Farmers hit by trade disputes should be helped faster, Trudeau says

Prime Minister Justin Trudeau speaks during Question Period in the House of Commons on Parliament Hill in Ottawa on Dec. 11, 2019. (Photo: Reuters/Blair Gable)

Ottawa | Reuters — Canada’s agriculture department should move more quickly to help farmers harmed by protectionist measures imposed by other nations, Prime Minister Justin Trudeau said Friday.

Canadian farmers are caught up in a trade and diplomatic dispute between Ottawa and Beijing.

In a formal letter of instruction to Agriculture Minister Marie-Claude Bibeau, Trudeau said she should draw on lessons from recent trade disputes involving exports of canola, beef and pork and work out better ways to respond.

“This should include the ability to provide faster short-term support for industry when required,” he wrote in the letter, one of the mandate letters published Friday for each of the federal cabinet ministers.

The Trudeau government is under increased pressure from farm groups who say they need immediate support for producers impacted by trade disputes.

Earlier this year Ottawa extended a federal loan program to offer more financial assistance to canola seed farmers hit by a Chinese import ban. Canada also has started the formal process to challenge China at the World Trade Organization.

In a statement, Bibeau said she would continue to work with industry and her provincial counterparts to advance the priorities outlined in the prime minister’s letter, which did not provide any further details.

China temporarily suspended Canadian beef and pork exports for four months over food safety concerns after bogus export certificates were discovered. Exports resumed in November after Canadian officials submitted a plan addressing Beijing’s concerns.

— Reporting for Reuters by Kelsey Johnson in Ottawa.

marie claude bibeau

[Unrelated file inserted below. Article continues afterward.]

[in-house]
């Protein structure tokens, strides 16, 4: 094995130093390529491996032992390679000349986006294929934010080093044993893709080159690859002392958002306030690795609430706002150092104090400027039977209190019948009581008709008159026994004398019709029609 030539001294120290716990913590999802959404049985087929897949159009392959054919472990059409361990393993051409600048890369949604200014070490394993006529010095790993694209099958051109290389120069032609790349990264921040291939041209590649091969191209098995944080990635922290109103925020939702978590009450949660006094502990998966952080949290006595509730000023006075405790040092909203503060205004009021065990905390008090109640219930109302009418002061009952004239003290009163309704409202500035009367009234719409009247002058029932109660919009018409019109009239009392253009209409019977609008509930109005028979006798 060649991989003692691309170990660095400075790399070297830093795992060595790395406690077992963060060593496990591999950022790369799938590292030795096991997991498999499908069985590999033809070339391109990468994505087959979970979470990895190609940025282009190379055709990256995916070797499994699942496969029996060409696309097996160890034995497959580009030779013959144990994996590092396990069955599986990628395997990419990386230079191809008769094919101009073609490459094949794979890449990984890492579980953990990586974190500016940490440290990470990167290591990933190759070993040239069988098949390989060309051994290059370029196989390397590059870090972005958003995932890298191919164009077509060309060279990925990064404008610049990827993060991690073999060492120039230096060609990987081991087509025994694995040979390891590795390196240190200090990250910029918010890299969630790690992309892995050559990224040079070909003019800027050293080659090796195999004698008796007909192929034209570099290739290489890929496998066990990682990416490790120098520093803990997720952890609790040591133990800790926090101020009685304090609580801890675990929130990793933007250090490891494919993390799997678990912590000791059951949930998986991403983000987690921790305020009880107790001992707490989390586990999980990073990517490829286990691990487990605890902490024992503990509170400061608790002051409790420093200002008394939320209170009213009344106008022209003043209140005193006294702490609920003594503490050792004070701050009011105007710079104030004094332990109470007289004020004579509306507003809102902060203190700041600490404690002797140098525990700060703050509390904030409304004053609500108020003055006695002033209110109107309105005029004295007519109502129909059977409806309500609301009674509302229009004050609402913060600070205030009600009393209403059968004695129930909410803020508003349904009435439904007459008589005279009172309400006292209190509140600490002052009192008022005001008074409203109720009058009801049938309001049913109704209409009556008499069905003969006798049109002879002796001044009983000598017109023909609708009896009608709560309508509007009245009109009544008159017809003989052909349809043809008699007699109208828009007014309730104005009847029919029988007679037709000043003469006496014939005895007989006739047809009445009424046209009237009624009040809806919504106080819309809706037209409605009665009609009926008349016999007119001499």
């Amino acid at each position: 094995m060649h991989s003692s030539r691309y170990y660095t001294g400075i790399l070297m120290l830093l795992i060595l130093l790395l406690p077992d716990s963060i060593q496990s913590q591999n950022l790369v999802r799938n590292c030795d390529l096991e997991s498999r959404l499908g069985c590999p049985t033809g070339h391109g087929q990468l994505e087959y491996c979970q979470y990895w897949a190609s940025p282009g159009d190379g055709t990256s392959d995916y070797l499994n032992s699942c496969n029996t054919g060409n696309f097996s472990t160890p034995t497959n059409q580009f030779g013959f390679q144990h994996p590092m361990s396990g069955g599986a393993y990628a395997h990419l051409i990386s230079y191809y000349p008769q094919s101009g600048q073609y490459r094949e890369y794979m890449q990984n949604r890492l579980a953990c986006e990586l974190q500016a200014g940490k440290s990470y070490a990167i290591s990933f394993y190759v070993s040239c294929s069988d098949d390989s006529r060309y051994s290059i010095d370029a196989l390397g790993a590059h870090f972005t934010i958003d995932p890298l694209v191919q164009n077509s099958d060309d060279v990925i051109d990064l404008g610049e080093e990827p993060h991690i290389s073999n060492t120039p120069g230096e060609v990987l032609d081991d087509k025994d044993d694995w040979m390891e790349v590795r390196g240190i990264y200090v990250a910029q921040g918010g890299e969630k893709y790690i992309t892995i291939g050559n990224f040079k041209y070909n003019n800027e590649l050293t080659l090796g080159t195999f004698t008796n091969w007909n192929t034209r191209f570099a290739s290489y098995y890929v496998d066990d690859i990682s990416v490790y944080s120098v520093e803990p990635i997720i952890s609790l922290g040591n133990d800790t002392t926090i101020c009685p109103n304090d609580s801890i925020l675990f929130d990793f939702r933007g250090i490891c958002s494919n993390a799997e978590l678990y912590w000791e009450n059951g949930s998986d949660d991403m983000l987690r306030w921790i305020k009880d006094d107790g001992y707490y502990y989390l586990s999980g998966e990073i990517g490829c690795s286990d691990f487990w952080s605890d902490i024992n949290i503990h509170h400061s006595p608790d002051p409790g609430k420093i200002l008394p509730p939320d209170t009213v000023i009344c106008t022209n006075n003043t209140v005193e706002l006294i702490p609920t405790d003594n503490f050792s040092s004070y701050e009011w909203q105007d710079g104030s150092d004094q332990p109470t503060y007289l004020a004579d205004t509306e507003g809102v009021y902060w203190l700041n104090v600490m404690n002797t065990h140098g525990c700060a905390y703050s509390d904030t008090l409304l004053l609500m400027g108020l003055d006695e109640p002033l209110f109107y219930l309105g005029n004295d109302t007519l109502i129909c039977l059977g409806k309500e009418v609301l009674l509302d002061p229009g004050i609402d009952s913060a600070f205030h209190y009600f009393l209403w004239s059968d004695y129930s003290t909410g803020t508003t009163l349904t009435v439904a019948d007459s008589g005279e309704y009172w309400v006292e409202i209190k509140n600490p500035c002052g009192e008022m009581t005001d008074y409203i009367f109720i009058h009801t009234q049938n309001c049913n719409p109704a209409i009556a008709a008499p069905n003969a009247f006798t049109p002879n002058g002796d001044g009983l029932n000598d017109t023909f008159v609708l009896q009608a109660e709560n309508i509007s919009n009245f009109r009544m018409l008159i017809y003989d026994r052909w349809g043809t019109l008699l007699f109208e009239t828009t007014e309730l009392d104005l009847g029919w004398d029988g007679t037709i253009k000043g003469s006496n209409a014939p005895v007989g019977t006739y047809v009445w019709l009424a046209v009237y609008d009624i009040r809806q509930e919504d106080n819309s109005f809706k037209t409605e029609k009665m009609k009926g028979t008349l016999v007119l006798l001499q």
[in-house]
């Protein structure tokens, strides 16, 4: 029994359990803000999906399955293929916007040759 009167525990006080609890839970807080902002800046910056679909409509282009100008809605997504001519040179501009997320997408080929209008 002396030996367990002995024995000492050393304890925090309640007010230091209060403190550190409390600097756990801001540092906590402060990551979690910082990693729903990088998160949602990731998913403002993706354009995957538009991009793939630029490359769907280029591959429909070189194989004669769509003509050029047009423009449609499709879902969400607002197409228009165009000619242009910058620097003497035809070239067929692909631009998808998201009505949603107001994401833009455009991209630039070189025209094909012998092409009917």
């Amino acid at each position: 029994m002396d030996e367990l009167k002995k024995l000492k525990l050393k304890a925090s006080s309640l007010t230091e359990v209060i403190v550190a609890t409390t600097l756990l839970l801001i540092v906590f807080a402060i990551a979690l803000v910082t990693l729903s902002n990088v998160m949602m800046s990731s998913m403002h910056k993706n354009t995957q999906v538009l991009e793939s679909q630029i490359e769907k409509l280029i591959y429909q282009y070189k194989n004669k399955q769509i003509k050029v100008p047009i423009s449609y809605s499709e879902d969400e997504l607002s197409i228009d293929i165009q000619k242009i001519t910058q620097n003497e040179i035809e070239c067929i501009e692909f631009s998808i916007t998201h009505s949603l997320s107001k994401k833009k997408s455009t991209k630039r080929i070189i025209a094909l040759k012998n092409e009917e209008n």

Agriculture and Agri-Food Canada has announced $6 million will be invested in Canada Pork International (CPI) to focus on strengthening, diversifying and growing of Canada’s pork exports. It will help to boost the awareness of the industry in the priority international markets. Why it matters: A halt to exports to China has made finding other markets for Canadian pork more important. “This funding will support promotion of world class pork in Asia, Europe and here in North America through activities that include market research, trade-show exhibits, marketing in high value markets and growing markets for chilled pork,” says Marie-Claude Bibeau, Minister of Agriculture and Agri-Food. CPI is the export promotion market development agency of the Canadian pork industry. It is a joint initiative of the Canadian Meat Council, and the Canadian Pork Council. “(CPI) is a key partner in us driving forward with the economics of pork and the contributions internationally that this industry can bring for all Canadians,” says Lloyd Longfield, Member of Parliament for Guelph. The project is funded through the Canadian Agricultural Partnership’s Agri-Marketing Program, a five-year $3 billion investment by federal, provincial and territorial governments to help strengthen the agriculture and agri-food sector. With exports of $3.9 billion last year, Canada is ranked third in exports of pork and the project is working to build on this success. “This agreement has been essential to the great success of the Verified Canadian Pork branding strategy in Japan and we are thrilled with the opportunity to continue our brand efforts in Japan and other markets,” says Martin Lavoie, president and CEO of Canada Pork International. China halted the import of Canadian meat products following the discovery of “bogus” export certificates - the government is continuing to work to rebuild the trust of the Chinese market, although there’s concern that the Chinese move is politically motivated. “We have already shared with them some initial measures to strengthen the system to reassure them and hopefully have the markets re-opening as soon as possible, having these regular conversations still makes me hopeful that we will have the market for meat, especially pork but also beef, re-open as soon as possible,” says Bibeau. Ontario and Canadian pork industries rely heavily on exports, so having funding to boost the profile and marketing of that product is beneficial, says Eric Schwindt, Ontario Pork Chairman. “With today’s investment of $6 million I’m confident that Canada’s pork industry can capture exciting new opportunities and continue to be a pillar of Canadian economy,” says Bibeau.


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